The Discoveries in Geosciences (DIG) Field School is a unique, non-profit education and outreach program for K–12 teachers created by Burke Museum paleontologists.
The field school component of the DIG takes place each summer and is a four-day, hands-on introduction to paleontology and geology offered to K–12 teachers. It takes place at the Hell Creek State Park near Jordan, MT—an area famous for preserving dinosaur fossils like Triceratops and Tyrannosaurus rex. The Hell Creek area is also renowned for its preservation of fossils from just before and just after the Cretaceous–Paleogene (K–Pg) mass extinction event, which occurred approximately 66 million years ago and marked the end of all non-avian dinosaurs. This area is an epicenter for paleontologists, geologists, and other scientists around the world, and is an excellent outdoor classroom.
Participants in the program work side-by-side with leading researchers in paleontology and geology from world-class institutions and receive hands-on training in field collecting and research techniques—including collecting dinosaurs and other fossils! They also engage in activities and discussions surrounding STEM education, pedagogy, and the Next Generation Science Standards. This immersive professional development opportunity provides educators with authentic fieldwork and research experience as well as added depth and breadth to their background in science.
Each year, we accept approximately 30–35 teachers into the program, which typically takes place at the end of July. We invite teachers of all age groups and backgrounds to apply to the program, and we encourage anyone from communities representing Black, Indigenous, and people of color to apply. Program participants can receive continuing education credits.
In the Classroom
In addition to the field school component of the DIG, we provide K–12 educators and classrooms with educational resources available throughout the year. These resources include hands-on learning tools, classroom activities, and lesson plans developed by the Burke Museum Department of Education and DIG team. With these resources, students in K–12 classrooms participate in real UW research as they look for microfossils in sediment samples, examine fossil casts, and connect with scientists from many institutions. DIG's curriculum supports the Next Generation Science Standards (NGSS).
Greg Wilson Mantilla, PhD is the Director of the DIG and is a Professor in the Department of Biology, Curator of Vertebrate Paleontology at the Burke Museum, and an Adjunct Professor in the Department of Earth and Space Sciences at the University of Washington. He is also a Research Associate at the University of California Museum of Paleontology and was a Curator of Vertebrate Paleontology at the Denver Museum of Nature & Science. He has been published in a number of prestigious scientific journals including Nature, Science, Geological Society of America Special Papers, Paleobiology, Journal of Vertebrate Paleontology, and Scientific Reports and has appeared in on-line reporting for the Huffington Post for his work in Hell Creek, Montana as well as Nature Podcasts and Science Daily. His research has been funded by a number of organizations including the National Geographic Society, NSF, USDA Forest Service, the American Philosophical Society, and the Paleontological Society.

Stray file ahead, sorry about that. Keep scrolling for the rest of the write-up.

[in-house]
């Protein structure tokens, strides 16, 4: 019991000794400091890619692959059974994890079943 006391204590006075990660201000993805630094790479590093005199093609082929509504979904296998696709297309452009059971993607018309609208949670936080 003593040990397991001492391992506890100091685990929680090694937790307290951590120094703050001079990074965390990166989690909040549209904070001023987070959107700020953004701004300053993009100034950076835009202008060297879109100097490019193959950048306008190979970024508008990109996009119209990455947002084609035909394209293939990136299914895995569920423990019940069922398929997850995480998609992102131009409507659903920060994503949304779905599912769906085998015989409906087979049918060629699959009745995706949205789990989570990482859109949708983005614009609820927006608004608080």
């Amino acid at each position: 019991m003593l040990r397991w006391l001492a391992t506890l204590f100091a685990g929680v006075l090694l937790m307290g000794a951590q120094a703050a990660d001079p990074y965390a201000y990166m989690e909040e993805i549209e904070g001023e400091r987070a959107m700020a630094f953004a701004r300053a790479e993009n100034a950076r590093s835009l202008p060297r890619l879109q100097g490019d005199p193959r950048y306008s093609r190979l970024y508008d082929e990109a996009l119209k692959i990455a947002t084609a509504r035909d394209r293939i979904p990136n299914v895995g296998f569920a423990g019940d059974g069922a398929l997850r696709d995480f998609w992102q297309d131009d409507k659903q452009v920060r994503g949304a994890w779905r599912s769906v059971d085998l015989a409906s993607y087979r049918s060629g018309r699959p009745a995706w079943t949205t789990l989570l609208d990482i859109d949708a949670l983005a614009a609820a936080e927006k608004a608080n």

Greg attended Stanford University as an undergraduate and received his PhD in Integrative Biology from the University of California, Berkeley in 2004 and was an NSF Postdoctoral Fellow at the University of Helsinki in 2005.
Brody Hovatter is a graduate student in the Wilson Mantilla Lab and assists DIG Director Dr. Greg Wilson Mantilla with management of the program. Brody is also a DIG Field School instructor and has worked with the program since 2015.
Katharine Canning is Assistant Director of School & Teacher Programs, leading Burke programs and initiatives that serve teachers and students across Washington state and beyond. She led recent efforts to update DIG classroom resources and is excited to continue to build on those efforts to increase access to this amazing program and continue to support program participants in connecting students with authentic research and real-world STEM. Katharine has worked in both informal and formal learning settings. Prior to finding her niche in museums, Katharine taught 7th grade science in California public schools. She is energized by the ways informal and formal education can work together to ignite curiosity and encourage a life-long love of learning.
Devin Leatherman is Burke Box Manager, designing and building the Burke Museum’s Burke Boxes. These interactive programs use real museum collections to enhance learning opportunities in classrooms, libraries, homeschool environments, afterschool programs and even memory care facilities across Washington state. The launch of the redesigned DIG Boxes means Devin’s content now has a nationwide reach. With over a decade of experience in informal education, Devin built and implemented programming for several major museums in the greater Seattle area. She has a deep passion for using museum outreach programs to disseminate accessible, high quality, hands-on informal learning experiences to learners across the nation.
DIG Field School Instructors are a diverse group of university professors, postdoctoral researchers, graduate students, and postbaccalaureates from many different institutions including the University of Washington, University of California, Virginia Tech, University of Alabama, and more. These instructors bring their passion for paleontology and teaching every summer and are an invaluable part of the program.
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